• Huge Range Of Colors
  • Awesome Tuning Stability
  • Premium Feeling Arch Top


  • Tuners Can Feel Rough
  • Action Is A Little Too High Out Of The Box

There’s a Les Paul for pretty much every player level and budget, and this just so happens to be my favorite in the intermediate category.

Yes, it’s technically possible to get a Gibson Les Paul for not a lot more money but to get an equivalent Gibson to match the fit and finish of this Epi, you’ll be looking at $2000 plus.

I’m in love with this white version, but it’s also available in classic Ebony, too.

The Custom Classic Pro Les Paul features a fully bound body, neck, and headstock.

This particular model is a limited edition, so you aren’t going to see too many around.

It boasts ProBucker open-coil humbucker pickups, which can split to single coils for a dramatic change in sound.

The fingerboard is genuine rosewood, which is getting harder to come by, and the body and neck are solid mahogany. Tuning stability is helped with the fantastic Epiphone deluxe tuners.


  • Excellent 1960s SlimTaper D Profile Neck
  • Sustain For Days
  • Tune-O-Matic Bridge Ensures Proper Intonation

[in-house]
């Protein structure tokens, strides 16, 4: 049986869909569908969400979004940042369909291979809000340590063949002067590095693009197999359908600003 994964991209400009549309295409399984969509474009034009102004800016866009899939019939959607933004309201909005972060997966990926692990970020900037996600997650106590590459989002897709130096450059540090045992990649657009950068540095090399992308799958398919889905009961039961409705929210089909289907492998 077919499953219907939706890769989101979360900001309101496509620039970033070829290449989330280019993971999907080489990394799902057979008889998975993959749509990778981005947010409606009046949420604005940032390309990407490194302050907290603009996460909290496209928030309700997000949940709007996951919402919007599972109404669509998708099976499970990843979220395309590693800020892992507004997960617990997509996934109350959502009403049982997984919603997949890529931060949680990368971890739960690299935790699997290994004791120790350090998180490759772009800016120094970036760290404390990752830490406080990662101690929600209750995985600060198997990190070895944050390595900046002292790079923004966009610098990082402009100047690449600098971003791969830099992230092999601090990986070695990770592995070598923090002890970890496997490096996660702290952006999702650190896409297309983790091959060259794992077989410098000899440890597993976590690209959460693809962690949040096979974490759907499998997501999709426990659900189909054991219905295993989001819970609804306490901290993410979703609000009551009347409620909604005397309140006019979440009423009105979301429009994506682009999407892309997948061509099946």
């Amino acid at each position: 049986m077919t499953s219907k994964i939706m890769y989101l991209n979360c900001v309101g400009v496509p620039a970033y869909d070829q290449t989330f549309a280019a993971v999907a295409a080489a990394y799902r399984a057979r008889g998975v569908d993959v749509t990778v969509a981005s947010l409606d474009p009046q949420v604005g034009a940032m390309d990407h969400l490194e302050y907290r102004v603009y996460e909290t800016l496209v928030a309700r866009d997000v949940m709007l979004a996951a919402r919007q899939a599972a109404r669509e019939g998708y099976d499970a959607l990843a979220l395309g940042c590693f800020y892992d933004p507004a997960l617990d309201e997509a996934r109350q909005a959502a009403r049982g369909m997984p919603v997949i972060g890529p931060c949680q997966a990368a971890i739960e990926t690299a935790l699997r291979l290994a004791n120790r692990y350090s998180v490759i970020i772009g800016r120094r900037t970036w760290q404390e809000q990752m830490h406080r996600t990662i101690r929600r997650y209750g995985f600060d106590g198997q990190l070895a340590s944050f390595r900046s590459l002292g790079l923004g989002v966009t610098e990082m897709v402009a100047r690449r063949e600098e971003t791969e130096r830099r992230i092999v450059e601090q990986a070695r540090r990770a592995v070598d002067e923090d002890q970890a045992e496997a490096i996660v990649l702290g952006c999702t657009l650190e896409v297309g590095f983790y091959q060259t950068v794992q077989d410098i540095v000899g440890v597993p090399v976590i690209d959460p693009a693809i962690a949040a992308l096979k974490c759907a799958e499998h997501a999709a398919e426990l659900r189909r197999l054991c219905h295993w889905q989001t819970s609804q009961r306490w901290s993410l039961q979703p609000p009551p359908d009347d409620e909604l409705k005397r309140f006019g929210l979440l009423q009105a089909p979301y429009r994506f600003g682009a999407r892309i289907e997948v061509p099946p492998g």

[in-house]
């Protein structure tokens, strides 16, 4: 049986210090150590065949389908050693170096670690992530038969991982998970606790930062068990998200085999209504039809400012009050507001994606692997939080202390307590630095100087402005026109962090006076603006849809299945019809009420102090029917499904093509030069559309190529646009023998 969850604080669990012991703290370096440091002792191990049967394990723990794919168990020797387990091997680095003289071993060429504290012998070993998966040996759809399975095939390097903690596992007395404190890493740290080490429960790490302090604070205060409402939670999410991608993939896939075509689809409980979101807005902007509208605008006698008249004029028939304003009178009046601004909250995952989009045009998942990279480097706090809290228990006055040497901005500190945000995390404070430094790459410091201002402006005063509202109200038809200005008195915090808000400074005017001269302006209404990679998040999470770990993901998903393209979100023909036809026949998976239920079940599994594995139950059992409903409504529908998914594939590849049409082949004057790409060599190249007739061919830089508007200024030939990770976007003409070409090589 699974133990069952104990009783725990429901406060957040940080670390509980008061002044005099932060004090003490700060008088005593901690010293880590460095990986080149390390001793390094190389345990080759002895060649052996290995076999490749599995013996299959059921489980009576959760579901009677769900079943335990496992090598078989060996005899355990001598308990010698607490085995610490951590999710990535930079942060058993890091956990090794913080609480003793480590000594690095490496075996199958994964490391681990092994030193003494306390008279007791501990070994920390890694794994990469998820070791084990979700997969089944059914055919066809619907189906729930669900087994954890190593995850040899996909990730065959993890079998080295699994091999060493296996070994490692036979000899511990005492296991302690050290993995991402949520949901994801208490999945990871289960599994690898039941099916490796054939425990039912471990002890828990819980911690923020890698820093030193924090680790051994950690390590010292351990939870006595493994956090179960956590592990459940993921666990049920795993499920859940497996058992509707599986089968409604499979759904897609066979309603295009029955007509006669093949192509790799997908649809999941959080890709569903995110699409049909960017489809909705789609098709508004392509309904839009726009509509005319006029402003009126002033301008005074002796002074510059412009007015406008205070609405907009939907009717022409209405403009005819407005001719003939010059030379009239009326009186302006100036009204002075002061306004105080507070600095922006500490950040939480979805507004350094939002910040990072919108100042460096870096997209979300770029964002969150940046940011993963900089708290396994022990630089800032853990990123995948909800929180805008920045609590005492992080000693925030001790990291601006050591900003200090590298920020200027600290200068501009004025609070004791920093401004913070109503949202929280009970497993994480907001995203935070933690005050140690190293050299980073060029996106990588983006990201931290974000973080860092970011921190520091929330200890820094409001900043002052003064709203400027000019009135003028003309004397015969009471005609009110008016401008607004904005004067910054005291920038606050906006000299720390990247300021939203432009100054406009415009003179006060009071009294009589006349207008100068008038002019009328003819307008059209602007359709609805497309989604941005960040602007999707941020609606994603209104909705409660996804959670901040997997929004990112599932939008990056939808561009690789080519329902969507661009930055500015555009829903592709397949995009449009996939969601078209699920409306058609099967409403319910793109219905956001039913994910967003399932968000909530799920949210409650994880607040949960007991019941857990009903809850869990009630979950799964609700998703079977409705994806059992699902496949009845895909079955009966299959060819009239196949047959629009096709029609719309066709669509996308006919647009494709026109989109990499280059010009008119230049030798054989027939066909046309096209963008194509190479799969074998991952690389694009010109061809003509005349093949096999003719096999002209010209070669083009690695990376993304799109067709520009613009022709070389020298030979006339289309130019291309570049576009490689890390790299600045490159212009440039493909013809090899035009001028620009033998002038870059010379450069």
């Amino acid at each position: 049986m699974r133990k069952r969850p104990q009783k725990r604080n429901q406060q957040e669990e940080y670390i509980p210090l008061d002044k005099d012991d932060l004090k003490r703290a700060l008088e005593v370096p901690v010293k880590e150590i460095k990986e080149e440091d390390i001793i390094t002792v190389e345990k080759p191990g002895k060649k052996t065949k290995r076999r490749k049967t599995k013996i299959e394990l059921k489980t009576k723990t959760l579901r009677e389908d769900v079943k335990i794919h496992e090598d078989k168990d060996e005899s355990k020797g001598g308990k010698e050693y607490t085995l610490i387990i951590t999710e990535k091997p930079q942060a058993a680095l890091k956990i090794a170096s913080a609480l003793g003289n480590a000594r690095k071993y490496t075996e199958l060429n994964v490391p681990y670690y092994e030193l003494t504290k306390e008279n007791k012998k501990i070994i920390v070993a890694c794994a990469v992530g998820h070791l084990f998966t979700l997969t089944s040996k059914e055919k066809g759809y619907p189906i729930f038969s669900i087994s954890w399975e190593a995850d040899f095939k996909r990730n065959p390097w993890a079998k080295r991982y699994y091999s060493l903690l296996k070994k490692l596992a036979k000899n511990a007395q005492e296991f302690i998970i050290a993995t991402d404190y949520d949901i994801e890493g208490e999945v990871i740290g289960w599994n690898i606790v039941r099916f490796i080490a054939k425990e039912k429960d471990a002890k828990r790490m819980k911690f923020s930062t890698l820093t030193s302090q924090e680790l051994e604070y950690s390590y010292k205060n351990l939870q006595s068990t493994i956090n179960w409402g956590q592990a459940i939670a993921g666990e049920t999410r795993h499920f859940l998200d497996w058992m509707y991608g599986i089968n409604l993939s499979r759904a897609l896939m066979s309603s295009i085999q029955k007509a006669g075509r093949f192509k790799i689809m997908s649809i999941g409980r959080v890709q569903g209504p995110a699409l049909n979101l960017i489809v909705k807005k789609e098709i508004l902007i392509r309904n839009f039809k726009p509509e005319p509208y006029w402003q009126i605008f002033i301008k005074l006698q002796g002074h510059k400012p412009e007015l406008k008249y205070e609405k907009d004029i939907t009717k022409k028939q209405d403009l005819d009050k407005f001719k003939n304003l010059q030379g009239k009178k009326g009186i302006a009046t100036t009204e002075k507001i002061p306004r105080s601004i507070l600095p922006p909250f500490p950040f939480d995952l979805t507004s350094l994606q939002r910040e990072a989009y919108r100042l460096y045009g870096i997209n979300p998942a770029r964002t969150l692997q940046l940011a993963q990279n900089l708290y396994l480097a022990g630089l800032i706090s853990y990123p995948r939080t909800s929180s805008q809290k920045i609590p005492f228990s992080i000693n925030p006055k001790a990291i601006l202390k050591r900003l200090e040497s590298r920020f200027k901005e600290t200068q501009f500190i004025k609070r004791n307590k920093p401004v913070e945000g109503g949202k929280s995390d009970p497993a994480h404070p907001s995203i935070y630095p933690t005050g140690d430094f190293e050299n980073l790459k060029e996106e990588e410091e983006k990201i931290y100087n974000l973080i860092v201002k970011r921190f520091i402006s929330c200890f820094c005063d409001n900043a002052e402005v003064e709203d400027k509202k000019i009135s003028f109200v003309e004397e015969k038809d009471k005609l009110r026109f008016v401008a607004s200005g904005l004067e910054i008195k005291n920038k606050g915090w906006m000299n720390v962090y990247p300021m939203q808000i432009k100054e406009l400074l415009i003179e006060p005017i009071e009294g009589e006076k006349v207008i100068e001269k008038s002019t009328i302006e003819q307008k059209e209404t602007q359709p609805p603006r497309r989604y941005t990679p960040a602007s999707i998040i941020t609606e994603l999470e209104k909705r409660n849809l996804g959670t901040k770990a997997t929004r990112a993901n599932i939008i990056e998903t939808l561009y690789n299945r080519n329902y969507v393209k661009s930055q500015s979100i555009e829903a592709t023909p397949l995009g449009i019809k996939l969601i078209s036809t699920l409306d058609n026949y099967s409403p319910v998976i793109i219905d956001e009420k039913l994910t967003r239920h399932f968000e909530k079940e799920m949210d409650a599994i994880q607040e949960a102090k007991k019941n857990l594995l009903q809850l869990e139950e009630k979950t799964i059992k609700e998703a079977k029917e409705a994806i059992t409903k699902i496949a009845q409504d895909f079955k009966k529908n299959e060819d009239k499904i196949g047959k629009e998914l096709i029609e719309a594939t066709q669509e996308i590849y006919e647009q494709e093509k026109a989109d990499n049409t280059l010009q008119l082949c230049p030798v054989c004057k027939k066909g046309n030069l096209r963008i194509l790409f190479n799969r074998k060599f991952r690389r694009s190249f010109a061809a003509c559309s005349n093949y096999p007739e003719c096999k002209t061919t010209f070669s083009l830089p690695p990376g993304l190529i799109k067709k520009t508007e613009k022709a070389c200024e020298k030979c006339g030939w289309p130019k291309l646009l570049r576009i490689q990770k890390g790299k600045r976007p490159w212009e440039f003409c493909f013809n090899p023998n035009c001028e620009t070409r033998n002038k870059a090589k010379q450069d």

• Very Heavy
  • Has The Unpopular ‘Old Style’ (pre 2020) Epiphone Headstock

It simply wouldn’t be fair to include a Stratocaster in a list like this and leave out the Telecaster.

So, here we have it, the last axe on my list of the best intermediate guitars, the Fender Telecaster Player Series.

It comes out of the same Mexican factory as the Strat, and the quality is just as good.

So, why choose the Tele?

Well, if you’re into Jazz, there’s probably no better guitar, truth be told. The body is solid alder, and the neck solid maple.

It has a hardtail bridge (no tremolo arm), which provides insane amounts of sustain, incredibly precise intonation, and gives the guitar that classic Telecaster twang.